Title: Tell the Story to Its End
Author: Simon P. Clark
Format: eARC, kindly
provided by St Martin's Press
to review. (Thank you!!)
My rating: 3 / 5
In this beautiful, haunting debut, a boy is whisked away to the country in the wake of a scandal, and finds a captivating creature in the attic whose attention comes at a sinister price.
"Tell the story to its end," says Eren with a grin.
His yellow eyes are glowing like embers in the night.
"When I reach the end," I say, "what happens? You'll have the whole story."
"Hmm," he says, looking at me and licking his lips with a dry, grey tongue. "What happens then? Why don't we find out?"
People are keeping secrets from Oli. His mum has brought him to stay with his aunt and uncle in the countryside, but nobody will tell him why his dad where his father is. Why isn't he with them? Has something happened? Oli has a hundred questions, and only an old, empty house in the middle of an ancient forest for answers. But then he finds a secret of his own: there is a creature that lives in the attic…
Eren is not human.
Eren is hungry for stories.
Eren has been waiting for him.
Sharing his stories with Eren, Oli starts to make sense of what’s happening downstairs with his family. But what if it’s a trap? Soon, Oli must make a choice: learn the truth—or abandon himself to Eren’s world, forever.
-- As seen on Goodreads
*I received an eARC from the publishers in exchange for an honest review. This didn’t influence my opinion in any way.*
Right after I finished reading Tell the Story to Its End, I wasn’t sure how I felt about it. Even now, a couple of days later, I still can’t quite figure out how I feel. My feelings and opinions are sort of stuck on the fence, and I keep swaying back and forth between things I enjoyed and the things I didn’t enjoy quite as much.
Twelve year old Oliver – Oli – is our main character. His mum whisks him off unexpectedly to the small country village where she grew up called Coxborough over the summer holidays to stay with an aunt and uncle he’s never met. His dad hasn’t come with them, and he’s told his father will follow soon when he has finished up some business in London. Oli begins reading between the lines and noticing that things aren’t adding up, but the adults he’s surrounded with won’t give him any answers, and will brush his questions to the side. He’s encouraged to explore the local village where he meets Emma and Takeru, and quickly becomes friends with both. His uncle encourages him to explore the house, and while Oli is exploring the attic, he meets Eren, a creature who survives on stories.
Firstly, I really like the overall concept of Tell the Story to Its End, and how stories never really end, and that they continue on long after they’ve been told as long as someone is there to tell them. The writing style is lovely, and some of the descriptions and imagery is fabulous. I really liked the stories and fables that were told throughout the book. They were beautifully described and so easy to imagine, and being honest, these little stories were my favourite parts of the book.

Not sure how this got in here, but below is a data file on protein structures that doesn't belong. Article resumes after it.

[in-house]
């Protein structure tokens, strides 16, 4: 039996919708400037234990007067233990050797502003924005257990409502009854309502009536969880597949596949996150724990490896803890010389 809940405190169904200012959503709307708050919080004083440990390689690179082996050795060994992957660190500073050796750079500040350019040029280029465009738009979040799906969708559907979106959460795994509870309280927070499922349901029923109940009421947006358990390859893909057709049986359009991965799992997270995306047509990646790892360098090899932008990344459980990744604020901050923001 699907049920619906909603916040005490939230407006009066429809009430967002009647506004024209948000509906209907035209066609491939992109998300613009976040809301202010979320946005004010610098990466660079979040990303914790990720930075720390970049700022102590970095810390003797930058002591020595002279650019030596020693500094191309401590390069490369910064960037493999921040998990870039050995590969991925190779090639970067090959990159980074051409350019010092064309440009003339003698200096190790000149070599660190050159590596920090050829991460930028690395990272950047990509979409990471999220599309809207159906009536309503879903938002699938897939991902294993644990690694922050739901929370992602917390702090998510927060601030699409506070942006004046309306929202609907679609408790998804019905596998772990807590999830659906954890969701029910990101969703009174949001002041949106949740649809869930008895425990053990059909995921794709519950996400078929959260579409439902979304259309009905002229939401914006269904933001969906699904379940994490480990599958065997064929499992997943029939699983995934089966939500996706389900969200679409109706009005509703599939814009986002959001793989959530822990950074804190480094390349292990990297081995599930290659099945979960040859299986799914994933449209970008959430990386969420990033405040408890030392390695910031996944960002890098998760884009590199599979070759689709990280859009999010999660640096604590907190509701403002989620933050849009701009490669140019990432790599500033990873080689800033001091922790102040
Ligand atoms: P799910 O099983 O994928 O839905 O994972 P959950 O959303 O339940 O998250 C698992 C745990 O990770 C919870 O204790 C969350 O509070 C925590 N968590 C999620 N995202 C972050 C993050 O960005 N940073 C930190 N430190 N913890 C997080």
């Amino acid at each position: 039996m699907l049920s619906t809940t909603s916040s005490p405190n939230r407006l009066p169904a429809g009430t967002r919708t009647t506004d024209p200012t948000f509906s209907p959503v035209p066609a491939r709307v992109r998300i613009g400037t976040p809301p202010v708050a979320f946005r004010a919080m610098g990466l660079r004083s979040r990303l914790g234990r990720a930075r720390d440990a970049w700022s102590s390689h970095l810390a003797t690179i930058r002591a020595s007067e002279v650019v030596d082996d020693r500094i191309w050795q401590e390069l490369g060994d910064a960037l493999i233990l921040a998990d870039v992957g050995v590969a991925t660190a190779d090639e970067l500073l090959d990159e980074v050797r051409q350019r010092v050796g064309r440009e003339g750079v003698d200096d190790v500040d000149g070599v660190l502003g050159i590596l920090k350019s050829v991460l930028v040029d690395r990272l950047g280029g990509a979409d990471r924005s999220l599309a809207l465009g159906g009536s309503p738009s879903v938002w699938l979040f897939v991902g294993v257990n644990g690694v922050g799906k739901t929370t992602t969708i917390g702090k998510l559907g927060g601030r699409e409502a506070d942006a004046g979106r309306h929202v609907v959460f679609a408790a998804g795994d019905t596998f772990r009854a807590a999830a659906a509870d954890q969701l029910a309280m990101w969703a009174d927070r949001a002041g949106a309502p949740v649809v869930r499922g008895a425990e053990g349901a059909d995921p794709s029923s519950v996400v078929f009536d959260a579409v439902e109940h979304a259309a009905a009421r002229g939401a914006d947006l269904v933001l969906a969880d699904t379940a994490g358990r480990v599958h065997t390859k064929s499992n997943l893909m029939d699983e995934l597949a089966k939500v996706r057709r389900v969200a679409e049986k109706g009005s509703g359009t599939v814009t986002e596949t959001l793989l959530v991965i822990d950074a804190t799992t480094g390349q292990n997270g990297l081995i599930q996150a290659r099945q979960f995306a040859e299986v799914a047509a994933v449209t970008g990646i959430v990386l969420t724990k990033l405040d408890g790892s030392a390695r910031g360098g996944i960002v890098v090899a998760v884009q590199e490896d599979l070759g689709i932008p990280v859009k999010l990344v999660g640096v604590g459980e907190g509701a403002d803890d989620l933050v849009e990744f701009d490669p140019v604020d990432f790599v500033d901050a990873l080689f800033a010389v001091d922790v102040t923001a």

The characters are usually what I connect with first when I read, and sadly I didn’t connect with Oli. Maybe I’m looking at things without removing my adult eyes, but Oli grated on my patience quite a few times. I could understand why he was frustrated with being kept in the dark about where his father was, but it wasn’t enough to make me empathise or care for his character. I thought Oli’s friends, Em and Takeru, were more interesting overall, and I would have liked to have known more about them. In general, though, I don’t feel I really clicked with any of the characters, and I think this is the main reason why I didn’t enjoy the book as much as I had hoped. The characters are a huge reason why I read, and to not click with them on some level is always a disappointment.
This leads onto the biggest sticking point I had: I don’t really see where the author was going with the story. Considering this is quite a short book, I was expecting quite a lot of action to happen very early on, and for the atmosphere to build up quite quickly. I didn’t feel any of the build-up or atmosphere I was hoping to experience and it was a bit surprising that nothing much happened for well over 55–60% of the book. I really liked trying to figure out just what Eren was, and I really wish we got more concrete answers, but the mystery surrounding Oli’s father didn’t hold my attention, and it felt a little half-hearted rather than a vital part of the story.
I can’t help wishing this book wasn’t middle grade and that the characters were a little bit older, and more themes that were briefly touched on were explored in more detail. I don’t mind open endings, providing the most important story arcs are satisfactorily explained and wrapped up. This ending wasn’t one I liked, though, and I did feel it was a bit of a let-down. Overall, I did like and enjoy Tell the Story to Its End, but it didn’t end up being quite as captivating as I was hoping it would be. I do seem to be in the minority with my feelings, so don’t let my opinions stop you from picking up the book and giving it a chance!